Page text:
Microsoft and Apple agree: Blanket virtualization is a no-no

Microsoft and Apple agree: Blanket virtualization is a no-no

Summary: There was considerable outcry earlier this week over a blog entry that highlighted Microsoft's restrictions on virtualization of Windows Vista by Parallels users running Mac OS X. So far, however, there's been little publicity of the fact that Apple isn't any too keen on seeing Mac OS X virtualized indiscriminantly, either.

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TOPICS: Windows
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There was considerable outcry earlier this week over a blog entry that highlighted Microsoft's restrictions on virtualization of Windows Vista by Parallels users running Mac OS X.

So far, however, there's been little publicity of the fact that Apple isn't any too keen on seeing Mac OS X virtualized indiscriminately, either.

Here's the back story: Parallels Desktop for Mac product allows users to run Windows and Mac OS X side-by-side on Intel-based Apple machines. But due to Microsoft licensing restrictions, Parallels users are allowed to run only certain versions of Windows Vista -- namely Windows Vista Business, Windows Vista Enterprise (available to Microsoft volume licensees only)  and Windows Vista Ultimate -- in a virtualized environment. In order to run Windows Home Basic or Vista Home Premium using Parallels, users must buy additional licenses of those products in order not to violate their end-user license agreements (EULAs), Microsoft officials said.

(The same licensing restriction doesn't seem to apply to Bootcamp, Apple's forthcoming Mac OS X add-on that will allow users to run Windows XP on Mac OS X systems because Bootcamp doesn't rely on virtualization technology. I attempted to triple-check that fact with Apple this week, but never heard back from a company representative.)

Microsoft Windows officials noted that the virtualization licensing restrictions are not new to Vista; they also apply to Windows XP. Here's the official company statement supplied by a spokeswoman:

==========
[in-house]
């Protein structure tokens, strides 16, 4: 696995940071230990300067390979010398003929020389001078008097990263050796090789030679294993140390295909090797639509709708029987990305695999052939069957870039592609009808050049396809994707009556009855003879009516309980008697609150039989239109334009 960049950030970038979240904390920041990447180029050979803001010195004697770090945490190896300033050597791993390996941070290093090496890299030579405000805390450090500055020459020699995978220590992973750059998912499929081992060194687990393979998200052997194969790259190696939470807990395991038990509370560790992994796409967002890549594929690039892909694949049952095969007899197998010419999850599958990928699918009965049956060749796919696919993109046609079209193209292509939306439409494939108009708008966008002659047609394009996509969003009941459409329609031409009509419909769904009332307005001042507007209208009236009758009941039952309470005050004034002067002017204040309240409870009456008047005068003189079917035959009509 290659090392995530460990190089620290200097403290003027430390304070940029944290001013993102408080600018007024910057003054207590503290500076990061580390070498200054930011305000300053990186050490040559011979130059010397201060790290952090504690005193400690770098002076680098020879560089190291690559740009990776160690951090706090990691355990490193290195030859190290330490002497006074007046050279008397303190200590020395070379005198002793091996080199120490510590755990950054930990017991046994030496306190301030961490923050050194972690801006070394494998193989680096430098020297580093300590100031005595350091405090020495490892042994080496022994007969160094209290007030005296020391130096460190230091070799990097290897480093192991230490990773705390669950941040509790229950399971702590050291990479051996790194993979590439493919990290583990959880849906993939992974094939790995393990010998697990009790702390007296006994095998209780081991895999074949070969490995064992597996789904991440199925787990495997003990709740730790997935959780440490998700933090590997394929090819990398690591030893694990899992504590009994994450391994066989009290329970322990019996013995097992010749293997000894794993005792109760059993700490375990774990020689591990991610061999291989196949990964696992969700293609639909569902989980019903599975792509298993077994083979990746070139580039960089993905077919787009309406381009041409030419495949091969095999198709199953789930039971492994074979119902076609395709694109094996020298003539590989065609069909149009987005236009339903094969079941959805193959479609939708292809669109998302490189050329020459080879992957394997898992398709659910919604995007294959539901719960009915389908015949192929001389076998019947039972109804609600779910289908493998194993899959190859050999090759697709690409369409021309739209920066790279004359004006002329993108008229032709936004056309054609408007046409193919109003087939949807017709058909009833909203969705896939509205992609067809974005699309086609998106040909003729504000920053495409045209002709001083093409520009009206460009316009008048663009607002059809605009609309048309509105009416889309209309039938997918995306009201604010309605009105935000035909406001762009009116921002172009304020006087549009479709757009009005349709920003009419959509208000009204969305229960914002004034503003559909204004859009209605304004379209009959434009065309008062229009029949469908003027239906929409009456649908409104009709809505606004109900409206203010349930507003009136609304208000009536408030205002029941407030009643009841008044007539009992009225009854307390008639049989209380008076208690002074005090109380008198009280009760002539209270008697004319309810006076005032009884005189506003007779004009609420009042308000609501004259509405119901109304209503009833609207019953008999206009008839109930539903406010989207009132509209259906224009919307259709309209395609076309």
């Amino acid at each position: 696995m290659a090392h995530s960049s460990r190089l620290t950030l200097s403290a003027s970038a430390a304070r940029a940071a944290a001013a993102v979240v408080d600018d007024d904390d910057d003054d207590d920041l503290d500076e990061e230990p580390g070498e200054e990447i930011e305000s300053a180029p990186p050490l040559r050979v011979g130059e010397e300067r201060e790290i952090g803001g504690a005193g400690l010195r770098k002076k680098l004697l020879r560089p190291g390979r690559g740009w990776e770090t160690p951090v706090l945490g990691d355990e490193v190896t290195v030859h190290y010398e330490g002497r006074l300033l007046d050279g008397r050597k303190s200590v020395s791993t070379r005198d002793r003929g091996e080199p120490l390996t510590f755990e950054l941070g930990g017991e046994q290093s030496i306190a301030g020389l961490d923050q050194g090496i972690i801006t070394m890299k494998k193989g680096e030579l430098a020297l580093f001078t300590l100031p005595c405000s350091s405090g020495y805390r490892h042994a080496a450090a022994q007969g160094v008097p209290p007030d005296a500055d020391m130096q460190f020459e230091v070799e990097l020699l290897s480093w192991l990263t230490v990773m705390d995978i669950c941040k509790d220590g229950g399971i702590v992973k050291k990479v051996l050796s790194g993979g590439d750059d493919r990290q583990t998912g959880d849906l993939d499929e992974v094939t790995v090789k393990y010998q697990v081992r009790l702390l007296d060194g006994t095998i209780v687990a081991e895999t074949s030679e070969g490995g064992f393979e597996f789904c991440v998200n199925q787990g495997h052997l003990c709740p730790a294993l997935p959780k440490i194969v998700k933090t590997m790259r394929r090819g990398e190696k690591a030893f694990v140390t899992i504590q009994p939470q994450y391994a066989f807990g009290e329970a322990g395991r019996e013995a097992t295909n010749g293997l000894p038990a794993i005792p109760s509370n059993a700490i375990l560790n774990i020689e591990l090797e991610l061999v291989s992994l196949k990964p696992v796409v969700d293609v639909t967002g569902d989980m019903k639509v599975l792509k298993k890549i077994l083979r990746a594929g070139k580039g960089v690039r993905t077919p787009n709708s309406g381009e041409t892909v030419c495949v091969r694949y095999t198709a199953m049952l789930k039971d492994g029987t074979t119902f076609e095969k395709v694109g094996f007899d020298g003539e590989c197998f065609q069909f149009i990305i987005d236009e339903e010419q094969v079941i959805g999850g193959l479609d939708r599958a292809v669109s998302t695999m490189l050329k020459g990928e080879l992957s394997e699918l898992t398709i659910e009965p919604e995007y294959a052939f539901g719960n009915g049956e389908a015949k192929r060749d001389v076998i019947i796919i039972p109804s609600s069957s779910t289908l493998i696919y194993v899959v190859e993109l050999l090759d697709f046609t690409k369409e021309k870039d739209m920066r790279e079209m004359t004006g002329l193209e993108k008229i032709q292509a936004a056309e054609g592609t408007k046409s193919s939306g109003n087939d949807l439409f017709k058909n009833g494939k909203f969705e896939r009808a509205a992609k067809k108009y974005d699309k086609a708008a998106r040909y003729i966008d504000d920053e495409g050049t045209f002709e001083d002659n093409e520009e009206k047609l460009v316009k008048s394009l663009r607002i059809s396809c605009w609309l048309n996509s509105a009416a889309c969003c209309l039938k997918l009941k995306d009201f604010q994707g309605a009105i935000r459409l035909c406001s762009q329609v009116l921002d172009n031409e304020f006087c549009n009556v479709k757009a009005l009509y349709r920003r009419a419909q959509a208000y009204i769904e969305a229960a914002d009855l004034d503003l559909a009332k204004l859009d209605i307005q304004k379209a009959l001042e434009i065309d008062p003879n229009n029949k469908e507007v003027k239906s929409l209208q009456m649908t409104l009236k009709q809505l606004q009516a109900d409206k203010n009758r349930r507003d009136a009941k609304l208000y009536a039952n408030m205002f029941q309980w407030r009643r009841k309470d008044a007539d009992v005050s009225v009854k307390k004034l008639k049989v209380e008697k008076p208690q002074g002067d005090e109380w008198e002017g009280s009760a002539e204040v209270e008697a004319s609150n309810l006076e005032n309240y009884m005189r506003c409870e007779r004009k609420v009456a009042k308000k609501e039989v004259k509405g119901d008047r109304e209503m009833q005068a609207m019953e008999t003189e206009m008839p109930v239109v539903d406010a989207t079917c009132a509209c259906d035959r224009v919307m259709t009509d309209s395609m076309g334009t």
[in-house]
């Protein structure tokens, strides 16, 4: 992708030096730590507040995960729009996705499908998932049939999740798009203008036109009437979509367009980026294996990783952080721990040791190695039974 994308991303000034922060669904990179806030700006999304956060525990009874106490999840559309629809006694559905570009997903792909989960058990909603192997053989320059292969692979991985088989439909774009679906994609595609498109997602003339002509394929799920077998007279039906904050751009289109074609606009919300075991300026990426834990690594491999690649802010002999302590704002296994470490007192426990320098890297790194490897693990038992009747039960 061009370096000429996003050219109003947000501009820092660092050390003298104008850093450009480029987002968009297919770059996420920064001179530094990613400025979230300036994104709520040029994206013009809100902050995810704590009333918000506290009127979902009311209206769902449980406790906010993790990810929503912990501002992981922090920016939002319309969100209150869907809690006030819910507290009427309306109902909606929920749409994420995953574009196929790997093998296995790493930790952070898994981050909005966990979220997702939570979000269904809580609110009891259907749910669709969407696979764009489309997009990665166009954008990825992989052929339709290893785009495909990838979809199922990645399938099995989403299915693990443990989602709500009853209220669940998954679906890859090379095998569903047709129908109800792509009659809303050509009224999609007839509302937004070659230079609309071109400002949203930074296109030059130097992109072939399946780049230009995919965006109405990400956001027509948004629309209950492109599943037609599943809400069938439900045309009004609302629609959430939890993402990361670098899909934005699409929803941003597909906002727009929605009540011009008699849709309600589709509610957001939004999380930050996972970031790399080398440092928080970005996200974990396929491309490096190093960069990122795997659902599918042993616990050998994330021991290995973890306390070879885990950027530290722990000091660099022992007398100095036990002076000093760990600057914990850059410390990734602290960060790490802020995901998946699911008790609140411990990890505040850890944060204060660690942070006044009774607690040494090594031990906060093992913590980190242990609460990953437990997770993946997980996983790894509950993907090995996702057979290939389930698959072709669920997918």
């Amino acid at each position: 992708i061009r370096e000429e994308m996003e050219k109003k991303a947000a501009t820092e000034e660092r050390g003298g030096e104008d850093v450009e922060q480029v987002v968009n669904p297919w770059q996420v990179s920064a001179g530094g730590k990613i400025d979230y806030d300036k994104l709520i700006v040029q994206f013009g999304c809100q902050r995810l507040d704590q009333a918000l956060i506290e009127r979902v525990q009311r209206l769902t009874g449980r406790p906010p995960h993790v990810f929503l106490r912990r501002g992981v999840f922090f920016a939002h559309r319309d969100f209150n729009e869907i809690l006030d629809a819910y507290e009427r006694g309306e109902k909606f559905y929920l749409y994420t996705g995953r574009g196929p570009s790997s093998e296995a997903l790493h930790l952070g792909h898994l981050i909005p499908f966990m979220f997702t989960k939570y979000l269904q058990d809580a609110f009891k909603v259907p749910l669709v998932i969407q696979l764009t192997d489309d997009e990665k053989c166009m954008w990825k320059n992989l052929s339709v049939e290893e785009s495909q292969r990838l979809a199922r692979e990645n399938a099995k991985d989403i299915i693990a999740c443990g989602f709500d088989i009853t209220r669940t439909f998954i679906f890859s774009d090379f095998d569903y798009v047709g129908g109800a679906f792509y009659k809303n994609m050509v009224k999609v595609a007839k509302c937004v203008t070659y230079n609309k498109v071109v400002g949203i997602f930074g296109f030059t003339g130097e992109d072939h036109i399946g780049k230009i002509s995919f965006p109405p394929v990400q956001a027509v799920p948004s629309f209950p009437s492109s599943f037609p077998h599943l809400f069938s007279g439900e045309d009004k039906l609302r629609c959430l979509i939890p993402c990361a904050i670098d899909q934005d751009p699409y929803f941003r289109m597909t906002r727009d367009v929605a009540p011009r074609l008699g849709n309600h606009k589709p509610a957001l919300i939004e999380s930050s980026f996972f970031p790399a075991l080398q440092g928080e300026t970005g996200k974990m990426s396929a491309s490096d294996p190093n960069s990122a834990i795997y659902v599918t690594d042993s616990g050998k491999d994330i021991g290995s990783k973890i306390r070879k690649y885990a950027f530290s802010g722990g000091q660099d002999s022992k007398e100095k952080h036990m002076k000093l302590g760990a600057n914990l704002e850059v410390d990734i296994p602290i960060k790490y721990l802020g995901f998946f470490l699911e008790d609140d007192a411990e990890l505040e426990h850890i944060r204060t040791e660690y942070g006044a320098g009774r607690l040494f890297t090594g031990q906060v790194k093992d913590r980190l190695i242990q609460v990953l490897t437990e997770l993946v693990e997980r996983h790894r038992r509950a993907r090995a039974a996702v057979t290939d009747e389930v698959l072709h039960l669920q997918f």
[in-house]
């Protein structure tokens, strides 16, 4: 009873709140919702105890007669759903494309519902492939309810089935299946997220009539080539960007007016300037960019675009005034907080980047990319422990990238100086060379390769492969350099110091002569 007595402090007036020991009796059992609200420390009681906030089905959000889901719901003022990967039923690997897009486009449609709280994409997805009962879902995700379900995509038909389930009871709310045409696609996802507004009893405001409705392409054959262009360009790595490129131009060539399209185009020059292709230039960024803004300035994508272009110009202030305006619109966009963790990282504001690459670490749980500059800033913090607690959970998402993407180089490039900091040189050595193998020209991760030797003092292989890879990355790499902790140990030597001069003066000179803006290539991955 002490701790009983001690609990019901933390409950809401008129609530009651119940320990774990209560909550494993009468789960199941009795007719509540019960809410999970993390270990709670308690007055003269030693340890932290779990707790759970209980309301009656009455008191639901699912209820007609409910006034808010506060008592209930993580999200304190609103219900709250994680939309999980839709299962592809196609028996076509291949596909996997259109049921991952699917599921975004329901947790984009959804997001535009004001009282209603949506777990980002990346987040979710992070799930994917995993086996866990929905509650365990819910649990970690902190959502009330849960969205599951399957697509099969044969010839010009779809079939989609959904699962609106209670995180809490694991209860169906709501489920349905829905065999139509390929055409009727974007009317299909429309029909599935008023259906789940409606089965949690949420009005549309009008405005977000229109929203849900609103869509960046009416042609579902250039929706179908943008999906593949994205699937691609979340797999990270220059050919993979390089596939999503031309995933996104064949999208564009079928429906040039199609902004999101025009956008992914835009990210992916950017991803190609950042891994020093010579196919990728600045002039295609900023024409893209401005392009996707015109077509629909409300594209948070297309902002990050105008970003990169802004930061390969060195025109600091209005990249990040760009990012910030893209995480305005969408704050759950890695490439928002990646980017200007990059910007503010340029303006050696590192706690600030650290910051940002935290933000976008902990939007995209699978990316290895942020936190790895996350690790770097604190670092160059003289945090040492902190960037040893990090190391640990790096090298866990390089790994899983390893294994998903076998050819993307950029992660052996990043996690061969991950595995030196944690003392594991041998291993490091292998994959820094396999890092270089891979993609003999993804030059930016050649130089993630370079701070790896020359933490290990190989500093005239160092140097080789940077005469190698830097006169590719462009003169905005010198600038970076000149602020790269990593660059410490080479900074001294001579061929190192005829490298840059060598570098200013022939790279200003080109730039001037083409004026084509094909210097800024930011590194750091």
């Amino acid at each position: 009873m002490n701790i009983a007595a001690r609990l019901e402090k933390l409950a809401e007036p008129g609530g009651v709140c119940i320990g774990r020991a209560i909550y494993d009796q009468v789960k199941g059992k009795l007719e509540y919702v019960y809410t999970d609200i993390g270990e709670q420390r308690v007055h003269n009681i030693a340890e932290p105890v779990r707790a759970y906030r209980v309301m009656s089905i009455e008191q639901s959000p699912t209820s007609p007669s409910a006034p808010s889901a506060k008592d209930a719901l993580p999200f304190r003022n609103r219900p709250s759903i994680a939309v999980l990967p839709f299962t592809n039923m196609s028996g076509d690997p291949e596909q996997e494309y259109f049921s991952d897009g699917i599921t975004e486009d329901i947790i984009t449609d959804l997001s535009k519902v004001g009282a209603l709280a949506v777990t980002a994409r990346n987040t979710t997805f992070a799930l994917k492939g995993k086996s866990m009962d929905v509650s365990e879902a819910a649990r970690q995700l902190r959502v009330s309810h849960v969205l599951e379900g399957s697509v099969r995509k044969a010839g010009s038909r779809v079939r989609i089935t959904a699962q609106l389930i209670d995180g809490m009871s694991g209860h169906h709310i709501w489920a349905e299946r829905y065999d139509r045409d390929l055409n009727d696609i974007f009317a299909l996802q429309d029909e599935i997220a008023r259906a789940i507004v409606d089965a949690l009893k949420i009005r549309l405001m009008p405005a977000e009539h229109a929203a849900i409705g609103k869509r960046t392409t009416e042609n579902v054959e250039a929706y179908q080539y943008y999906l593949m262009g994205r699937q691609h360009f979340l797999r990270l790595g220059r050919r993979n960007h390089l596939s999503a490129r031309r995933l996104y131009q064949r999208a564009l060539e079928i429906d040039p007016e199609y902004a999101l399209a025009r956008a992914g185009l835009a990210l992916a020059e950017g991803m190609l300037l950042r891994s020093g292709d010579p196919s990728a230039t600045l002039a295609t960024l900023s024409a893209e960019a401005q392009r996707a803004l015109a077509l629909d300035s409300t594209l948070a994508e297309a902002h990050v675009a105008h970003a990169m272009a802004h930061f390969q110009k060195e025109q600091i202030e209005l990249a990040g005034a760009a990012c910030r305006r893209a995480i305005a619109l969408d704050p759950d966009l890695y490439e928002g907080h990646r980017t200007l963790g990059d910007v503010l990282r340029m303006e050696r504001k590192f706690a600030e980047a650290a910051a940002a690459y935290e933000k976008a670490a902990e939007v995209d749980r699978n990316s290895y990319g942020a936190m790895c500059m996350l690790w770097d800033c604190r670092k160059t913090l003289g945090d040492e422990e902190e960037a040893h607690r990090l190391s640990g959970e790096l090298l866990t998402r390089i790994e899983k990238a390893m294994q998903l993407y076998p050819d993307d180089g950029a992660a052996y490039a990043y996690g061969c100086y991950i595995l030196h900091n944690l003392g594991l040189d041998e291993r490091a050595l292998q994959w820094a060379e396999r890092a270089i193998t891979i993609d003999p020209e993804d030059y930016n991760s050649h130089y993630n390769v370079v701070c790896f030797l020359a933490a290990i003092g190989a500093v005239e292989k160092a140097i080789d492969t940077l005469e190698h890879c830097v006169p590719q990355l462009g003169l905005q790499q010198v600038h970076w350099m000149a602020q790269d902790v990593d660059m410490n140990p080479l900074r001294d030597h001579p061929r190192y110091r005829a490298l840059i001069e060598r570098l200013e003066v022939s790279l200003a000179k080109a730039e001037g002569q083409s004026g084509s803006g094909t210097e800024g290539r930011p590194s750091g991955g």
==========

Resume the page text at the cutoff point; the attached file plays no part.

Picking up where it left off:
"For production machines and everyday usage, virtualization is a fairly new technology, and one that we think is not yet mature enough from a security perspective for broad consumer adoption. Today, customers using virtualization technology with Windows are primarily business customers addressing application compatibility needs or technology enthusiasts.

"For that reason, Windows Vista Home Basic and Windows Vista Home Premium cannot be installed in any virtual machine technology, but Windows Vista Business and Windows Vista Ultimate can. This is regardless of the virtualization stack, applying equally to use with Microsoft's virtualization technology, Virtual PC, and third-party virtualization technology.

"Each virtual installation of Windows requires a new license just as it did for Windows XP except for Windows Vista Enterprise Edition which includes four installations in a virtual machine as part of a single license."

Parallels executives have been quoted by various outlets as being angered by Microsoft's policy to allow only the pricier versions of Vista to be used with Parallels without an additional license. But the Parallels brass don't seem overly upset by similar licensing restrictions allegedly imposed by Apple regarding the legalities of running Mac OS X in a virtualized environment on non-Apple hardware.

Parallels Marketing Manager Ben Rudolph made it plain that "due to the EULA in OS X that forbids virtualization, Parallels will not be enabling users to virtualize OS X anytime soon," according to an Ars Technica story.

"Legal issues aside, Parallels doesn't want to strain its relationship with Apple, who can be rather fickle at times about which companies are in its favor," the Ars Technica story added. 'We have a very good working relationship with Apple, and we don't want to do anything to jeopardize the great partnership that's been so valuable to both of us,' he (Rudolph) added."

Show of hands: Who wants to run Vista Ultimate in a virtual machine on a Mac? Who wants to run Mac OS X in a virtual environment on Vista?

Topic: Windows

About

Mary Jo has covered the tech industry for 30 years for a variety of publications and Web sites, and is a frequent guest on radio, TV and podcasts, speaking about all things Microsoft-related. She is the author of Microsoft 2.0: How Microsoft plans to stay relevant in the post-Gates era (John Wiley & Sons, 2008).

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